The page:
Murray Language Academy celebrates Family Science Night

University of Chicago Chemistry Department graduate student Maggie Hudson demonstrates how cold liquid nitrogen is by freezing flowers during Family Science Night, last Friday, at Murray Language Academy, 5335 S. Kenwood Ave. – Marc Monaghan

Herald Intern

Last week, Murray Language Academy, 5335 S. Kenwood Ave., temporarily transformed its hallways and classrooms into a huge hands-on experimental station that offered children, as well as adults, the opportunity to learn, play and discover science during the school’s Annual Family Science Night.

The event, organized by the school’s Science Committee with the help of Murray’s Parent Teacher Organization was held in partnership with the volunteers from the University of Chicago (U. of C.) Materials Department and featured all kinds of interactive activities for young scholars to participate in.

Exploration stations were lined up along the hallways of the school with activities including a 3D printer, where students watched printers at work and learned about the uses it had in real life; to a pH indicator where participants could see first-hand how the levels of pH varied in different drinks; and experiencing a “cloud chamber” where they learned how dry ice, a solid form of carbon dioxide could extinguish a fire.

“We love to promote an interest especially in pathways that lead to science through our work here,” said Jeff Gustafon, a volunteer from the Materials Research Science and Engineering Center (MRSEC) at the U. of C.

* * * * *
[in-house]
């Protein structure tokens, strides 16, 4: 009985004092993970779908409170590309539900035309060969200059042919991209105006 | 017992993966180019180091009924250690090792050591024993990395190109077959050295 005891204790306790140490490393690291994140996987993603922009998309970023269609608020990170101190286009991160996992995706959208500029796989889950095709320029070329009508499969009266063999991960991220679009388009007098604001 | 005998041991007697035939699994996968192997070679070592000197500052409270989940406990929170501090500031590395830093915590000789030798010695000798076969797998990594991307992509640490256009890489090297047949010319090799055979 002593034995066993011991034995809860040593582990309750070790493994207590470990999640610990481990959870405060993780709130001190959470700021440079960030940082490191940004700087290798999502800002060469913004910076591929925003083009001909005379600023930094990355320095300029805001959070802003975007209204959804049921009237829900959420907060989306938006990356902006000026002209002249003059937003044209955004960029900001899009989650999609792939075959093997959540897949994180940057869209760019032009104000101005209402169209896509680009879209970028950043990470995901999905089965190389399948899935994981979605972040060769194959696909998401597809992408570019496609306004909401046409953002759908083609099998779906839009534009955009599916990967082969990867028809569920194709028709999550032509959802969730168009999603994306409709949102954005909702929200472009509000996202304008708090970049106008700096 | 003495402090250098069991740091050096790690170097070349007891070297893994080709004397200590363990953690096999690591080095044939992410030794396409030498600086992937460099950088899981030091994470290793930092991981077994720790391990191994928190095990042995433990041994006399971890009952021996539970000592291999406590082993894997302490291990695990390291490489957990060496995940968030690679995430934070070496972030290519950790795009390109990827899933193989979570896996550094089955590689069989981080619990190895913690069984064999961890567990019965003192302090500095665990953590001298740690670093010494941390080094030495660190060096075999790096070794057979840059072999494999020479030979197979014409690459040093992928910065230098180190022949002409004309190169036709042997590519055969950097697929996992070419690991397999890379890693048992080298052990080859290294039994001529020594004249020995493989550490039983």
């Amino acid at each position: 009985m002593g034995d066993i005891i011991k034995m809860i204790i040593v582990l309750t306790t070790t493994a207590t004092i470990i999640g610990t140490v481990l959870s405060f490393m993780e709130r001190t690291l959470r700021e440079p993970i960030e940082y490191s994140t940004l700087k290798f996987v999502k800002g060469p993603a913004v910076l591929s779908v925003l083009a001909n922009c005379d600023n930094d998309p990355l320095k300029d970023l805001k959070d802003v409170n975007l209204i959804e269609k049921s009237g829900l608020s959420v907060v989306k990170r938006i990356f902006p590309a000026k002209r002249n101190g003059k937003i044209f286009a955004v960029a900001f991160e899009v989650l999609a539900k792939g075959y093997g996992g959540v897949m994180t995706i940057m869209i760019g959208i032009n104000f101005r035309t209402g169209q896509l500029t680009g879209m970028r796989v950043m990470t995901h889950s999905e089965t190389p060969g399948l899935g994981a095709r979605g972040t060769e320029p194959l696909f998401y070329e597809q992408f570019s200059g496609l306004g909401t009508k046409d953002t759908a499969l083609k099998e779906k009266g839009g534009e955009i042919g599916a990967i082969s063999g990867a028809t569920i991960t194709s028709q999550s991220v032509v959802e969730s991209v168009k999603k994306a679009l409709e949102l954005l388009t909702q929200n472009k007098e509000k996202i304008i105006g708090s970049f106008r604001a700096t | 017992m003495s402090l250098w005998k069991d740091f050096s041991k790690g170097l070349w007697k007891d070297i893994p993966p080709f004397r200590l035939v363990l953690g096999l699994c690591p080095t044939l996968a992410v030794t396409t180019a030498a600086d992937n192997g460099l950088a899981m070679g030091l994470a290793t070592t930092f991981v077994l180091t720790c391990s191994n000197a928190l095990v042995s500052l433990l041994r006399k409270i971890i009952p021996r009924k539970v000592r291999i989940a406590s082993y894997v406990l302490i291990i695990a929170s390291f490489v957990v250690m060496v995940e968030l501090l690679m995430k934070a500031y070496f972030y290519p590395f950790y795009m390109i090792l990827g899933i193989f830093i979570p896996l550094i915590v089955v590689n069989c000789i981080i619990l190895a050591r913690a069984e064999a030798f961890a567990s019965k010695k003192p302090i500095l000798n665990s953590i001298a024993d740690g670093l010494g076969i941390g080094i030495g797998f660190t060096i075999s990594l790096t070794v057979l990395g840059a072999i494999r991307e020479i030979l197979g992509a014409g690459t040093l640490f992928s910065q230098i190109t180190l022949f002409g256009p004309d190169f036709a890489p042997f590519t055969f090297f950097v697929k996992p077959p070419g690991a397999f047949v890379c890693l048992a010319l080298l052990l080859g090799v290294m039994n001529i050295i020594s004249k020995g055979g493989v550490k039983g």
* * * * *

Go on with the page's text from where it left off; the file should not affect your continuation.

Murray Language Academy students and their families watch as University of Chicago Chemistry Department graduate student Maggie Hudson uses liquid nitrogen to make ice cream during Family Science Night, last Friday, at the school, 5335 S. Kenwood Ave. – Marc Monaghan

The U. of C. program participates in bringing science inquiry experiences to students in neighboring communities on Chicago’s South Side including participating in special activities like Murray’s Science Night as well as after-school science clubs.

During the evening, Gustafon taught students the “science behind exploding gummy bears”, by showing how much energy burned from a single 11-calorie gummy bear as it sparked up in flames. Other fun activates included creating liquid nitrogen ice cream, and learning how to make slime.

Murray Language Academy 2nd grade student and lower grades science club member Wiley Taylor IV watches as 5th grade student and upper grades science club member Londyndior Ware mixes ingredients to make synthetic slime during Family Science Night, last Friday at the school, 5335 S. Kenwood Ave. – Marc Monaghan

The night finally concluded with a unique an opportunity for students to meet a real-life “mad scientist” in during “Mad Science – Up, Up, and Away” activity in the school’s multipurpose room. The activity featured a mad scientist by the name of ‘A.G. Ray’ (Rachel Silvert, from Mad Science of Chicago) who taught participants all the ways oxygen formed a part of science in a series of interactive experiments.

In a unique highlight, Principal Gregory Mason got to lift up on a hover board and slide across the gymnasium to the cheer of students, staff and parents.

According to Arleta Irngram, member of the school’s science committee and 7th-8th grade teacher at Murray, the Family Science Night began, through the initiative of the committee, five years ago as a form of making science fairs more interactive for all participants.

“We hope activities like this increase interest in the sciences for our students,” said Irngram.